Have we seen a broader appreciation of the role OST workers serve in their communities? Will schools and community youth programs partner differently going forward? Will OST programs be able to seize this opportunity to re-imagine the ways youth development and social and emotional learning can be delivered, taking advantage of what they've learned during the crisis?

While the challenges are indeed significant and it is too early to tell whether or how America will rise to meet them, there is no doubt that with great challenge comes great opportunity. Now is the time to make sure that OST programs and people – and the possibilities they create for children, youth, and families – are understood to be an important priority and necessary investment.

[1]The National Afterschool Matters Fellowship is a one-year professional development and leadership training program for mid-career OST, education, and youth development professionals.


    "NIOST has been an anchor for numerous school age care projects we do, including ASQ (After-School Quality) and Links to Learning. They are a nationally respected organization that Pennsylvania has partnered with for over 20 years."

    – Betsy O. Saatman, TA Specialist/SAC Initiatives, Pennsylvania Key

    "NIOST was a core partner in supporting the development of quality improvement systems across the nine cities that participated in The Wallace Foundation Next Generation Afterschool System-Building Initiative. The NIOST team worked well with other technical assistance partners in the initiative, always willing to pitch in and collaborate with others to make our professional learning community meetings a team effort. I truly hope the Foundation has an opportunity to partner with them in the future."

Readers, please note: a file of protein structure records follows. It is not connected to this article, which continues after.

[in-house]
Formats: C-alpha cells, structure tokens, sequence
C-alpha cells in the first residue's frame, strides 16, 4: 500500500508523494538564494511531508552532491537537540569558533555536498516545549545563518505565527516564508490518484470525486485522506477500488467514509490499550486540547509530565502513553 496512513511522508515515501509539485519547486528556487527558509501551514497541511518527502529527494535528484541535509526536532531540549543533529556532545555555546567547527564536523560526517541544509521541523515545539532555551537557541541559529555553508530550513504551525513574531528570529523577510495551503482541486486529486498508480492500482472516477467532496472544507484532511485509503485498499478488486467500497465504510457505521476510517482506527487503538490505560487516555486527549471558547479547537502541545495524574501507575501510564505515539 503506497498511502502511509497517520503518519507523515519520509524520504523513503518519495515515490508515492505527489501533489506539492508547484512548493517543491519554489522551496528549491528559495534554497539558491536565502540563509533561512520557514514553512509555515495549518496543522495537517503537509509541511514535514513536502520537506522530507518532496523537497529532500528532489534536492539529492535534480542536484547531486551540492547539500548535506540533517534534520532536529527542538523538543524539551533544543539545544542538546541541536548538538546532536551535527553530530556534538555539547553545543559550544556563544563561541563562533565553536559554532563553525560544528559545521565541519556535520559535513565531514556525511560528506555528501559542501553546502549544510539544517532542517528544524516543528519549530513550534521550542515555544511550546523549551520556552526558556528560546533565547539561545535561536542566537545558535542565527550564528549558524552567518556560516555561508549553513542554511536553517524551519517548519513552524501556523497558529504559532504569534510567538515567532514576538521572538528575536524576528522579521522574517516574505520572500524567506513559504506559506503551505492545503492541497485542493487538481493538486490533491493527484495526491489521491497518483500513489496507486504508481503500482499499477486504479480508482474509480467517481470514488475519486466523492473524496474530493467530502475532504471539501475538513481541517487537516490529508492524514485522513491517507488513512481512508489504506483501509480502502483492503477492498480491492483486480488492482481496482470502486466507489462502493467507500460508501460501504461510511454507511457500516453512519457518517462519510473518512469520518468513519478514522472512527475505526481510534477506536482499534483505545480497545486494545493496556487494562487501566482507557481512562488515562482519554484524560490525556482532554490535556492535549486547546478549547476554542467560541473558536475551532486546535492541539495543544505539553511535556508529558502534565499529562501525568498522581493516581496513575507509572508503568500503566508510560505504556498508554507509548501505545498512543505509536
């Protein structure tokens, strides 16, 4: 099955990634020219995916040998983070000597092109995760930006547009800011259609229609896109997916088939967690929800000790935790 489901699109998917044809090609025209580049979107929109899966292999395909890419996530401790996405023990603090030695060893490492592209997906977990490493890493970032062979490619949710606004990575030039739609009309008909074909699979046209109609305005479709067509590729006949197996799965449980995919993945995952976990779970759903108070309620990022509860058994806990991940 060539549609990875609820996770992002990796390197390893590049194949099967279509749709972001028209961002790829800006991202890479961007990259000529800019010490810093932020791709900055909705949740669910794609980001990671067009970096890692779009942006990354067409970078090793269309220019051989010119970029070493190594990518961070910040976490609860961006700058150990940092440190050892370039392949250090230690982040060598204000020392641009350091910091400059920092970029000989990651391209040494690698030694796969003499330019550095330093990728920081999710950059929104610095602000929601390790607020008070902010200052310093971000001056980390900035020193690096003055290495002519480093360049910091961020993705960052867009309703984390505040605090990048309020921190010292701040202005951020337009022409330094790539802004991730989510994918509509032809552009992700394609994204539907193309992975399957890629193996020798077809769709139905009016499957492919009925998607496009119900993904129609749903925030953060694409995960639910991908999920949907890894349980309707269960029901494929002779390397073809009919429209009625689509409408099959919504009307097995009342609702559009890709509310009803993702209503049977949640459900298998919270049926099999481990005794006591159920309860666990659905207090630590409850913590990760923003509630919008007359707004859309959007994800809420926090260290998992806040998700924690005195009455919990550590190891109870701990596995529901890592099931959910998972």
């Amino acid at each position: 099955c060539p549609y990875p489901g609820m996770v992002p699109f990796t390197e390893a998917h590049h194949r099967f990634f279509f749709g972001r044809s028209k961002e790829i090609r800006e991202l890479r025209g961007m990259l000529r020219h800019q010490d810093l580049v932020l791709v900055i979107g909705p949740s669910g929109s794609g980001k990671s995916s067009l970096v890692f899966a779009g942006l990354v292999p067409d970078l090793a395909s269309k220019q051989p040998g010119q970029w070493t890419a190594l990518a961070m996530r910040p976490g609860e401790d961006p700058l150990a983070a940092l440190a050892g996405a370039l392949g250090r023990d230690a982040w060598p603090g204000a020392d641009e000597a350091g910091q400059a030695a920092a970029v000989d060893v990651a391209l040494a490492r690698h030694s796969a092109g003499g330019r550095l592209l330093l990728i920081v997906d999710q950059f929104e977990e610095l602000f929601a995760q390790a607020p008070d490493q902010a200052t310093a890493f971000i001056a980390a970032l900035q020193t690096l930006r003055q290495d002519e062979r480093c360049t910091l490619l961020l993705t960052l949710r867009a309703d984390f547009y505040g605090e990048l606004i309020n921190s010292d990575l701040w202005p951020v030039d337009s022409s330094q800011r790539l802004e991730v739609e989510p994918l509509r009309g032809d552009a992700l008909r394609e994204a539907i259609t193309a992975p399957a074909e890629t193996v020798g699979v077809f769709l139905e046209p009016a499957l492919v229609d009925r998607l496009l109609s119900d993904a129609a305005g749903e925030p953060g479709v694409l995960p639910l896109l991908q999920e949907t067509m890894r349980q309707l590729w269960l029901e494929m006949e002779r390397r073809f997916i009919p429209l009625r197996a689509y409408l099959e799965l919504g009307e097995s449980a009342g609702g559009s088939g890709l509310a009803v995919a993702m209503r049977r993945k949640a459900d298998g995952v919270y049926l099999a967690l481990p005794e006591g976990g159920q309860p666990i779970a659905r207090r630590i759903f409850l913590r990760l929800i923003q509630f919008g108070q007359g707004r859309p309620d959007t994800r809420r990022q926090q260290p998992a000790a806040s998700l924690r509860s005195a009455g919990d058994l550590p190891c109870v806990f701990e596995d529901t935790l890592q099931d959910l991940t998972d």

– Priscilla M. Little, Initiative Manager, The Wallace Foundation


    "NIOST has been a leader in the out-of-school time field for as long as I can remember, and I have relied on their research, tools, and advice to improve my practice throughout my career. Their staff members are good partners and good listeners, and their influence across the country is palpable."

    – Jane Quinn, Vice President and Director of National Center for Community Schools, Children's Aid Society

    "Georgia Hall, Ellen Gannett, and the NIOST team have been instrumental in driving the healthy afterschool movement. Their dedication to quality practice, informed policy, and collective impact is instrumental in our effort to create healthier communities."

    – Daniel W. Hatcher, Director, Community Partnerships, Alliance for a Healthier Generation

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The National Institute on Out-of-School Time